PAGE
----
We do have to treat diseases though and that does require a blanket spray on both areas.

        Can you explain a bit more about creeping grasses.

        what height is the cut?

        I’ve tried the same fertiliser a while back, see photo. It’s fine, maybe not the best as it’s expensive long term but it’s fine if treatment is constant and other practices managing the grass are included.
         
        Last edited: May 9, 2022
      • LawnAndOrder

        LawnAndOrder Gardener

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        Thank you so much!

        Are you a greenkeeper and looking after a golf course? Your lawn looks fantastic.

        Anyhow, your advice is precious. I have cut the grass yesterday to show you some results. The height you ask about (see pic. LS) is 3 ½ which, as far as I can make out, would correspond to about 30 mm (maximum on my mower being 35 mm – minimum is 6 mm).

        You will probably say that “longer” is better but my wife and I love the “putting green” look … its baize-like lushness, homogeneity, etc.

        Two photos were taken this morning: the LS shows the overall aspect which, as you can see is a bit like having a two-tone lawn, with the yellowish patches you asked about; they have always flummoxed me because they appear in early summer and gradually get worse as temperatures rise; what is puzzling is that they always appear in roughly the same places, despite scarifying, feeding, repeatedly renewing surface soil, etc.

        Particularly frustrating (see pic. CS) are the small patches showing earth here and there and which I can never completely get rid of! As for this generally mottled effect, I just know what that comes from. How do you, on putting greens, get these vast areas where there isn’t even a six-pence worth of bald patches?!

        Yes, you’ve got there the feed I had chosen. Re: your comments on it, do you have other suggestions?


        (add pics of Manual – Lawn LS – Lawn CS)
         

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        • Liz the pot

          Liz the pot Total Gardener

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          I did have a small business for around 16 years and this year I was snapped up by my local golf club which was nice and I work with a great team. It’s a different challenge which I like and lots of variation.

          let’s see if we can get to the bottom of why that grass is yellow every year.

          first is to check early morning just as the sun comes up to see if you can see any web like material on the grass in those areas.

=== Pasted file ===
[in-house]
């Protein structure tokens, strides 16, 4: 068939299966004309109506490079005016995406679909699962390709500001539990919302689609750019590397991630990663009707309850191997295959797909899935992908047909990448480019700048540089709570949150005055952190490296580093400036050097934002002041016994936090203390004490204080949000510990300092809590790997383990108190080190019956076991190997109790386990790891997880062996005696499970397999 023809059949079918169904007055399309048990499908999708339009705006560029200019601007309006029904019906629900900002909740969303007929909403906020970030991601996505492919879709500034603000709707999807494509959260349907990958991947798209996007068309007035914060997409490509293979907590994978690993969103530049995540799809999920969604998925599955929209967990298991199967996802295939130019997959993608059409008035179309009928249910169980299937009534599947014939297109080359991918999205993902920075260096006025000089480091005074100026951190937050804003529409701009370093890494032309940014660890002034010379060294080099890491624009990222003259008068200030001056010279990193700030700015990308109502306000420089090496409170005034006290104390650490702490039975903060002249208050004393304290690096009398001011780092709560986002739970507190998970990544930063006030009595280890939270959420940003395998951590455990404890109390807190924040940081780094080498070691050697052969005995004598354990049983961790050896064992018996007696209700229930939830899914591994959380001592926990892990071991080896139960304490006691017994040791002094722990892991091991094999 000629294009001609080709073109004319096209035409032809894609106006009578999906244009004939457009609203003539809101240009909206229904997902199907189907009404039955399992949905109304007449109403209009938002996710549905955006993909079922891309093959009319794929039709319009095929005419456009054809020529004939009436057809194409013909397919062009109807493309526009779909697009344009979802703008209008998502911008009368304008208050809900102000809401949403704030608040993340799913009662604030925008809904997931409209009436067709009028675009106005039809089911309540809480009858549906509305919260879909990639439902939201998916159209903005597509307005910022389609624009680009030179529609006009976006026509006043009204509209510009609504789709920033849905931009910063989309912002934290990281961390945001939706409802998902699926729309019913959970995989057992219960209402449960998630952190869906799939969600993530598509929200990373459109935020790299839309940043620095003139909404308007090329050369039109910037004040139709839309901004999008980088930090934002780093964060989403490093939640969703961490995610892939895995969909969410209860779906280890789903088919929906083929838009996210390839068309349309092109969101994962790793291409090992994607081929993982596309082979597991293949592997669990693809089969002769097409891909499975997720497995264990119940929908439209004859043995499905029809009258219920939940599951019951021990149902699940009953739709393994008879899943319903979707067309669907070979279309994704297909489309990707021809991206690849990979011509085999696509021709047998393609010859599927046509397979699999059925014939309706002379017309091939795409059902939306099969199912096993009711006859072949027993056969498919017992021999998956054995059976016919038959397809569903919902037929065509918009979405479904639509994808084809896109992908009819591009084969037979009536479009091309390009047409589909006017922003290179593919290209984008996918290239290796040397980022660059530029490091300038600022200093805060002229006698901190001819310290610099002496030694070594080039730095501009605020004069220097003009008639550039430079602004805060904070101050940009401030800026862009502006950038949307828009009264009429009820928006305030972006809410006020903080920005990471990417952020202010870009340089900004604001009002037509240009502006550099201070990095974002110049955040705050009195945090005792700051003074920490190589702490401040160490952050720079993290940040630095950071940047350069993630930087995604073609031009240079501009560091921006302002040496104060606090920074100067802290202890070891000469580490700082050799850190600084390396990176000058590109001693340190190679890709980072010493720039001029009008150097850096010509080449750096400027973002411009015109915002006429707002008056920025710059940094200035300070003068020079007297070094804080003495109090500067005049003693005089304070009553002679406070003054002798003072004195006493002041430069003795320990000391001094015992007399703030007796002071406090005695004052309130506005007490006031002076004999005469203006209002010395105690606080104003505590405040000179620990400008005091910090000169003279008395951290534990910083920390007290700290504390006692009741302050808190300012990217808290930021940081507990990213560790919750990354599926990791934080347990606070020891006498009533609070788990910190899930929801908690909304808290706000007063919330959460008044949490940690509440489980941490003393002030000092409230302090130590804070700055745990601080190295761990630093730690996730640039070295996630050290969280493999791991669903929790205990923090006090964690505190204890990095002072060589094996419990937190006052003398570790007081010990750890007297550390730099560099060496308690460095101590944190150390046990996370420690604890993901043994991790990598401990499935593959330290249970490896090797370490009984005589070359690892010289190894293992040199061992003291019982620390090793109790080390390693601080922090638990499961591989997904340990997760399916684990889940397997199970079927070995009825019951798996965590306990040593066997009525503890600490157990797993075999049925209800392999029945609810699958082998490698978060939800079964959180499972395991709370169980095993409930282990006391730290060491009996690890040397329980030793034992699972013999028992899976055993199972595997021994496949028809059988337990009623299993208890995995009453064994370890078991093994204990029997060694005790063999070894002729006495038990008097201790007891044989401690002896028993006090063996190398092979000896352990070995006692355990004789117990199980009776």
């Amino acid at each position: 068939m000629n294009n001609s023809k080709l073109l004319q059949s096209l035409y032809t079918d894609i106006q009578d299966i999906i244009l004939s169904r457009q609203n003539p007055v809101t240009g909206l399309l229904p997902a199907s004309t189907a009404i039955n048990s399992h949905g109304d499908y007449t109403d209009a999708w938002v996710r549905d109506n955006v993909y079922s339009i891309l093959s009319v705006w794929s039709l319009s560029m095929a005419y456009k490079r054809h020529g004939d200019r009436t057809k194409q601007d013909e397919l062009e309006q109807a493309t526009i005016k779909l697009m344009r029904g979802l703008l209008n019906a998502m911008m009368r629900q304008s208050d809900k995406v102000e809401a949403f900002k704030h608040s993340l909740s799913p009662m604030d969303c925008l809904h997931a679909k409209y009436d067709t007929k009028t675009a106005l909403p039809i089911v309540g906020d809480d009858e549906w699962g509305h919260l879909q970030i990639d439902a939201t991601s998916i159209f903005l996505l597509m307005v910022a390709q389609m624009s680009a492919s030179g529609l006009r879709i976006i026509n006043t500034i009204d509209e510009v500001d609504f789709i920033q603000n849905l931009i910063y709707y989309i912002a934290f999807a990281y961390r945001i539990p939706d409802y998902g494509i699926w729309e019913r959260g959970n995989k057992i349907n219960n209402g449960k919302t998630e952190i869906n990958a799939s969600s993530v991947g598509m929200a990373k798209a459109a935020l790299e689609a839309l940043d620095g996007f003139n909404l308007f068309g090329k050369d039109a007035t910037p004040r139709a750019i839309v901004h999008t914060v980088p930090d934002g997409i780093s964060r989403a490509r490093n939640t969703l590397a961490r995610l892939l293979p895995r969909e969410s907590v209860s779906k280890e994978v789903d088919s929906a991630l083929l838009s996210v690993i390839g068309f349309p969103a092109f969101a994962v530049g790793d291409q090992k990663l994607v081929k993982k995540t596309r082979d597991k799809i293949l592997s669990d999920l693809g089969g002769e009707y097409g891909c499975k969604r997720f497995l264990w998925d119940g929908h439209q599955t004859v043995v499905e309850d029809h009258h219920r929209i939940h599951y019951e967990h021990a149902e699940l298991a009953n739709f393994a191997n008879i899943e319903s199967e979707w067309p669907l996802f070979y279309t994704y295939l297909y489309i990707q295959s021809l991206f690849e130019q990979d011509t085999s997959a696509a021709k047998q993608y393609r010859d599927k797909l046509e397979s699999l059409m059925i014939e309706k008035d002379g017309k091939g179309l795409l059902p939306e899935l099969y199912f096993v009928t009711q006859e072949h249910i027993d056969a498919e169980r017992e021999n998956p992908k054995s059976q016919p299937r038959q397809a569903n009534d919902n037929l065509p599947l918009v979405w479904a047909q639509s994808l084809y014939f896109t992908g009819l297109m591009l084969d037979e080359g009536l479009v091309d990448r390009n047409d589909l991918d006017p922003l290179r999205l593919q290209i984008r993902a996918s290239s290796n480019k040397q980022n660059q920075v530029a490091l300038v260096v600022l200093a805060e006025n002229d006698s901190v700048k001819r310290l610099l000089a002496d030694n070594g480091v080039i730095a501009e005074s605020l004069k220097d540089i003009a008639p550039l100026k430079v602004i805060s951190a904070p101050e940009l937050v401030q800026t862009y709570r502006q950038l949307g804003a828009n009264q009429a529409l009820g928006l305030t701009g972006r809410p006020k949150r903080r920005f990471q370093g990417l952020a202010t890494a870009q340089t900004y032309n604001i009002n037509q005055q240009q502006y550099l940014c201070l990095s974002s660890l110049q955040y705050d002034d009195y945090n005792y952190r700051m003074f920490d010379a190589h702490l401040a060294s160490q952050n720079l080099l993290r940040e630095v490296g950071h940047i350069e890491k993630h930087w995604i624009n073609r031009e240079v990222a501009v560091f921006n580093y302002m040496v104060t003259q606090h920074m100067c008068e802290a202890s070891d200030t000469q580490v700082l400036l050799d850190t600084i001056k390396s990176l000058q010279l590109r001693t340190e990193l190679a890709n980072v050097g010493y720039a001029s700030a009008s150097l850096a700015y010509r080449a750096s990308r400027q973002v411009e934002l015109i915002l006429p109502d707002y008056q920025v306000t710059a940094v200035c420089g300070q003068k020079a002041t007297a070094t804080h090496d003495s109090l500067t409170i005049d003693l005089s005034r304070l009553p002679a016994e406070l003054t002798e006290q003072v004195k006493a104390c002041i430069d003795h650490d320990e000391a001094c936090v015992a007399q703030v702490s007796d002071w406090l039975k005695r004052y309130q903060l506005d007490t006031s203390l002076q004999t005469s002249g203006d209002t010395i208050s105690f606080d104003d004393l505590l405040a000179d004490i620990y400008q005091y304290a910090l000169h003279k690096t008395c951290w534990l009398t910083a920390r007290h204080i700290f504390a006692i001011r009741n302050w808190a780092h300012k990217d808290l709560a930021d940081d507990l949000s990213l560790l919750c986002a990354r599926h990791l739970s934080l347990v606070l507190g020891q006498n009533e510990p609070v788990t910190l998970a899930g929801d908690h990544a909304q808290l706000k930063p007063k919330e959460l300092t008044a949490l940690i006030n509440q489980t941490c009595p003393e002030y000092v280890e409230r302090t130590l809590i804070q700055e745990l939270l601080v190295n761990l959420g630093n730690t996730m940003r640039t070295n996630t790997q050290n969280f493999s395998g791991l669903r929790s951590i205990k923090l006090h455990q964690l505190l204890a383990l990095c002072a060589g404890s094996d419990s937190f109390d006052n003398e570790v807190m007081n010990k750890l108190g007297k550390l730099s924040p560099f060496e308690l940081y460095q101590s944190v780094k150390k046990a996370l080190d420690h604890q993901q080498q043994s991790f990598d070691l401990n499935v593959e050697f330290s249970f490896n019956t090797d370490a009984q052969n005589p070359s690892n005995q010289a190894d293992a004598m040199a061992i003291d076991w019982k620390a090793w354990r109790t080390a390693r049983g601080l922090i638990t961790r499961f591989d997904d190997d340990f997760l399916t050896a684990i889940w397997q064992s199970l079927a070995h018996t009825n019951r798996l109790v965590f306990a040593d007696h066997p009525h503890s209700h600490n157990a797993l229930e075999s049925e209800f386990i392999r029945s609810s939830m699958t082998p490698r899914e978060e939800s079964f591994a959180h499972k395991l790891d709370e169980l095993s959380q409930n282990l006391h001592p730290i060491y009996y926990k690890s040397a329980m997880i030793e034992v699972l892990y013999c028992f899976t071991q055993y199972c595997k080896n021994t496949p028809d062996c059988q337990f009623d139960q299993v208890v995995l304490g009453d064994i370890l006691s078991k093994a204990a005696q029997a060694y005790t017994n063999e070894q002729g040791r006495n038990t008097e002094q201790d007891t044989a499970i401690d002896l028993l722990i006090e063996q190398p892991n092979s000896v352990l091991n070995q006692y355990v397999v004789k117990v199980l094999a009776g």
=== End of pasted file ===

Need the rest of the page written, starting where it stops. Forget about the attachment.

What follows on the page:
Have you lifted a section up to see if there are grubs underneath?

          what’s the soil like underneath?

          has the lawn ever been aerated ie. Hollow tine and dressed.

          how do you apply the liquid fertiliser?

          If you step into the more pro type fertilisers you really need to use a knapsack sprayer and get the calculations correct where as with the one you use it can be applied via watering can or even one of the miracle gro feeders.

          I’ve used Amvista L9 liquid seaweed which was ok.

          With the greens it’s a case of constant work to keep them in trim and a battle as grass tolerates cutting rather than loving it and more so when it’s super low.

          on domestic lawns we tend to go higher but 2 inch is a good starting point but you can keep a lawn short, it just needs more work.
          If I remember correctly I was cutting the lawn in the pic I posted with a hand cylinder mower but was spending a lot of time looking after it.
          Below is the same lawn but on a higher cut and that’s the density to aim for if you like silky lawns.
          8281431B-EE58-4E98-A727-3BFA00008464.jpeg
           
        • LawnAndOrder

          LawnAndOrder Gardener

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          Once more, Hello,

          Thank you again. I am aware that this is taking a lot of your time; please say if I am over-stepping the mark!

          To answer your questions first:

          No, there is no web like material

          I have lifted sections and cannot see grubs

          The soil underneath is normal topsoil (bought at Wickes)

          Yes, the lawn has been aerated over the years, including hollow tines

          I apply liquid fertilizer with a 12L knapsack with a pumping lever to fine-spray.

          I don’t know if these photos are clear or detailed enough for you to see what is going on here.

          The concern is that I am dealing with grass which was sown brand new in May 2021, after the lawn had looked as in Image 3 of my post of last Sunday … a year later, the bad grasses all seem to be returning: the cycle seems to have re-started (goodness knows where they come from).